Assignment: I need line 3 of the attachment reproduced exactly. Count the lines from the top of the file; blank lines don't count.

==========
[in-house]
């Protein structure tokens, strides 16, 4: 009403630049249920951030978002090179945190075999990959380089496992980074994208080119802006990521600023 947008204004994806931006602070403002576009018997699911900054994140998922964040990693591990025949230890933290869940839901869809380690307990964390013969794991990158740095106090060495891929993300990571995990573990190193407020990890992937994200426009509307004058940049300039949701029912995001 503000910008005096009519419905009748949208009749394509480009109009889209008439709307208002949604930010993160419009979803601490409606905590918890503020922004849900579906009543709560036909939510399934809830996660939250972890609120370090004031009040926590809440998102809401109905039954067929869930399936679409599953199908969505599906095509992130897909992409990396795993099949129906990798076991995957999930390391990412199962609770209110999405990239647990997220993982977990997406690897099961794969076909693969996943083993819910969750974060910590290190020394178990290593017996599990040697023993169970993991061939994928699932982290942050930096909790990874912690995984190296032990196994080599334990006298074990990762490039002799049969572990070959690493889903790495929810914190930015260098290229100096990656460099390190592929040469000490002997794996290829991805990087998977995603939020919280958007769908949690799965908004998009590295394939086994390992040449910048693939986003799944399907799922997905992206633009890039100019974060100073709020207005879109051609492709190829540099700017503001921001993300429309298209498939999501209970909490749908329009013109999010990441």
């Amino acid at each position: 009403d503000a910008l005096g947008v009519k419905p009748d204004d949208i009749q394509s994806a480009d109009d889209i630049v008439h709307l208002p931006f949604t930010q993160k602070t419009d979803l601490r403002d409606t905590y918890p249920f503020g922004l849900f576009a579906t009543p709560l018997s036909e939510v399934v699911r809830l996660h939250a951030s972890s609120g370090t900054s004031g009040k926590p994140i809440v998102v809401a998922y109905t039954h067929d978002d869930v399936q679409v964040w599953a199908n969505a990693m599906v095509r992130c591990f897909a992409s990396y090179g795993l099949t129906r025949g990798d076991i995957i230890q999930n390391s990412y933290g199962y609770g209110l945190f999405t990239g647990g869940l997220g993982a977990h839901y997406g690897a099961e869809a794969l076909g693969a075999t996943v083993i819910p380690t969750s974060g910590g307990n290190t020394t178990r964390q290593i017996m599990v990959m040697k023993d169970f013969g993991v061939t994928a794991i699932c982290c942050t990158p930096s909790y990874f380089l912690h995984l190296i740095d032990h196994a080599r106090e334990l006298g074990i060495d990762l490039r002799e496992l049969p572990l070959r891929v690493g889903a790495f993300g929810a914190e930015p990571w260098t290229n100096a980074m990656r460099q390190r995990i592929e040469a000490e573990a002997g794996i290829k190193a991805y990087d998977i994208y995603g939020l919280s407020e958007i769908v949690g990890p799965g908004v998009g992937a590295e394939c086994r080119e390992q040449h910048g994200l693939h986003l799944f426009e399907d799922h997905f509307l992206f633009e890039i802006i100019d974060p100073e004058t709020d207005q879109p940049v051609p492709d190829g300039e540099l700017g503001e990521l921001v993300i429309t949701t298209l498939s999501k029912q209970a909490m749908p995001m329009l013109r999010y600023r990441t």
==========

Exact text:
């Amino acid at each position: 009403d503000a910008l005096g947008v009519k419905p009748d204004d949208i009749q394509s994806a480009d109009d889209i630049v008439h709307l208002p931006f949604t930010q993160k602070t419009d979803l601490r403002d409606t905590y918890p249920f503020g922004l849900f576009a579906t009543p709560l018997s036909e939510v399934v699911r809830l996660h939250a951030s972890s609120g370090t900054s004031g009040k926590p994140i809440v998102v809401a998922y109905t039954h067929d978002d869930v399936q679409v964040w599953a199908n969505a990693m599906v095509r992130c591990f897909a992409s990396y090179g795993l099949t129906r025949g990798d076991i995957i230890q999930n390391s990412y933290g199962y609770g209110l945190f999405t990239g647990g869940l997220g993982a977990h839901y997406g690897a099961e869809a794969l076909g693969a075999t996943v083993i819910p380690t969750s974060g910590g307990n290190t020394t178990r964390q290593i017996m599990v990959m040697k023993d169970f013969g993991v061939t994928a794991i699932c982290c942050t990158p930096s909790y990874f380089l912690h995984l190296i740095d032990h196994a080599r106090e334990l006298g074990i060495d990762l490039r002799e496992l049969p572990l070959r891929v690493g889903a790495f993300g929810a914190e930015p990571w260098t290229n100096a980074m990656r460099q390190r995990i592929e040469a000490e573990a002997g794996i290829k190193a991805y990087d998977i994208y995603g939020l919280s407020e958007i769908v949690g990890p799965g908004v998009g992937a590295e394939c086994r080119e390992q040449h910048g994200l693939h986003l799944f426009e399907d799922h997905f509307l992206f633009e890039i802006i100019d974060p100073e004058t709020d207005q879109p940049v051609p492709d190829g300039e540099l700017g503001e990521l921001v993300i429309t949701t298209l498939s999501k029912q209970a909490m749908p995001m329009l013109r999010y600023r990441t």